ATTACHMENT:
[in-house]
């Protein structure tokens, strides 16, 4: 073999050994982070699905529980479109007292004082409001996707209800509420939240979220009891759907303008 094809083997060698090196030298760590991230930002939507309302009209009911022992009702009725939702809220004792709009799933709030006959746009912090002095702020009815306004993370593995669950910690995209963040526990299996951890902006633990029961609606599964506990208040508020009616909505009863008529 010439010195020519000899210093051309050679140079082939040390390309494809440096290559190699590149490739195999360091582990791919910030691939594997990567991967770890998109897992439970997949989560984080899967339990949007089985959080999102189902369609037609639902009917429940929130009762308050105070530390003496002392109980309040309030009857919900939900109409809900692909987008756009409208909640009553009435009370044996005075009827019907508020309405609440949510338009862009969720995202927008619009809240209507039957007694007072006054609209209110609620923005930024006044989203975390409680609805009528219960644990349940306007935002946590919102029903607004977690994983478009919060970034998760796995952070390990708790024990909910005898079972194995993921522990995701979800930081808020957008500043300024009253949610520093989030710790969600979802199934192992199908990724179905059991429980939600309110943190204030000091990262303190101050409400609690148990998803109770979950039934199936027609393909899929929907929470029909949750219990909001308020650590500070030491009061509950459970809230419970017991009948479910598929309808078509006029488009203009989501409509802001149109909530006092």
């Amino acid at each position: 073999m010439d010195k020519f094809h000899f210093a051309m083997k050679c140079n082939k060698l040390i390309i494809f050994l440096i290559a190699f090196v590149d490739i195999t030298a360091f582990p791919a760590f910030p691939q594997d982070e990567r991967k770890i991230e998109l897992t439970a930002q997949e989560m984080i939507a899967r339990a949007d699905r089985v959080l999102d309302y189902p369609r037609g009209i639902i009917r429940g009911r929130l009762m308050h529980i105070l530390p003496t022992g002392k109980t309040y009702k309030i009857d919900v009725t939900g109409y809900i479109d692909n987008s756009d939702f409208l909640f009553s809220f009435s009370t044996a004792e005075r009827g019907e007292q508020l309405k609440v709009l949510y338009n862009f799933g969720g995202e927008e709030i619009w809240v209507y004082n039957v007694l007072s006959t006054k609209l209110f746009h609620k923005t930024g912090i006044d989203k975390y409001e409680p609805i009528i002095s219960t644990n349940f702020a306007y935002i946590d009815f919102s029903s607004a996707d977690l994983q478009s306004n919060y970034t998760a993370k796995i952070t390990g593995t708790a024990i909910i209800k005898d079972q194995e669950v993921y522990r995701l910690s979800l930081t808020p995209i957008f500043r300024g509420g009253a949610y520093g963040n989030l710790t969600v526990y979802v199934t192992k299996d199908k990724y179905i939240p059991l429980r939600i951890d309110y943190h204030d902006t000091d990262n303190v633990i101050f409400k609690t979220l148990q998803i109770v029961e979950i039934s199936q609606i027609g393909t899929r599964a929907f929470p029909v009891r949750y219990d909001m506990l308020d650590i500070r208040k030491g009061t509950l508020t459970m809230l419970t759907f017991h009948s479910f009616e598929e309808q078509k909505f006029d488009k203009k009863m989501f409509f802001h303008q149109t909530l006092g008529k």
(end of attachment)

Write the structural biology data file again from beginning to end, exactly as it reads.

[in-house]
């Protein structure tokens, strides 16, 4: 073999050994982070699905529980479109007292004082409001996707209800509420939240979220009891759907303008 094809083997060698090196030298760590991230930002939507309302009209009911022992009702009725939702809220004792709009799933709030006959746009912090002095702020009815306004993370593995669950910690995209963040526990299996951890902006633990029961609606599964506990208040508020009616909505009863008529 010439010195020519000899210093051309050679140079082939040390390309494809440096290559190699590149490739195999360091582990791919910030691939594997990567991967770890998109897992439970997949989560984080899967339990949007089985959080999102189902369609037609639902009917429940929130009762308050105070530390003496002392109980309040309030009857919900939900109409809900692909987008756009409208909640009553009435009370044996005075009827019907508020309405609440949510338009862009969720995202927008619009809240209507039957007694007072006054609209209110609620923005930024006044989203975390409680609805009528219960644990349940306007935002946590919102029903607004977690994983478009919060970034998760796995952070390990708790024990909910005898079972194995993921522990995701979800930081808020957008500043300024009253949610520093989030710790969600979802199934192992199908990724179905059991429980939600309110943190204030000091990262303190101050409400609690148990998803109770979950039934199936027609393909899929929907929470029909949750219990909001308020650590500070030491009061509950459970809230419970017991009948479910598929309808078509006029488009203009989501409509802001149109909530006092």
């Amino acid at each position: 073999m010439d010195k020519f094809h000899f210093a051309m083997k050679c140079n082939k060698l040390i390309i494809f050994l440096i290559a190699f090196v590149d490739i195999t030298a360091f582990p791919a760590f910030p691939q594997d982070e990567r991967k770890i991230e998109l897992t439970a930002q997949e989560m984080i939507a899967r339990a949007d699905r089985v959080l999102d309302y189902p369609r037609g009209i639902i009917r429940g009911r929130l009762m308050h529980i105070l530390p003496t022992g002392k109980t309040y009702k309030i009857d919900v009725t939900g109409y809900i479109d692909n987008s756009d939702f409208l909640f009553s809220f009435s009370t044996a004792e005075r009827g019907e007292q508020l309405k609440v709009l949510y338009n862009f799933g969720g995202e927008e709030i619009w809240v209507y004082n039957v007694l007072s006959t006054k609209l209110f746009h609620k923005t930024g912090i006044d989203k975390y409001e409680p609805i009528i002095s219960t644990n349940f702020a306007y935002i946590d009815f919102s029903s607004a996707d977690l994983q478009s306004n919060y970034t998760a993370k796995i952070t390990g593995t708790a024990i909910i209800k005898d079972q194995e669950v993921y522990r995701l910690s979800l930081t808020p995209i957008f500043r300024g509420g009253a949610y520093g963040n989030l710790t969600v526990y979802v199934t192992k299996d199908k990724y179905i939240p059991l429980r939600i951890d309110y943190h204030d902006t000091d990262n303190v633990i101050f409400k609690t979220l148990q998803i109770v029961e979950i039934s199936q609606i027609g393909t899929r599964a929907f929470p029909v009891r949750y219990d909001m506990l308020d650590i500070r208040k030491g009061t509950l508020t459970m809230l419970t759907f017991h009948s479910f009616e598929e309808q078509k909505f006029d488009k203009k009863m989501f409509f802001h303008q149109t909530l006092g008529k």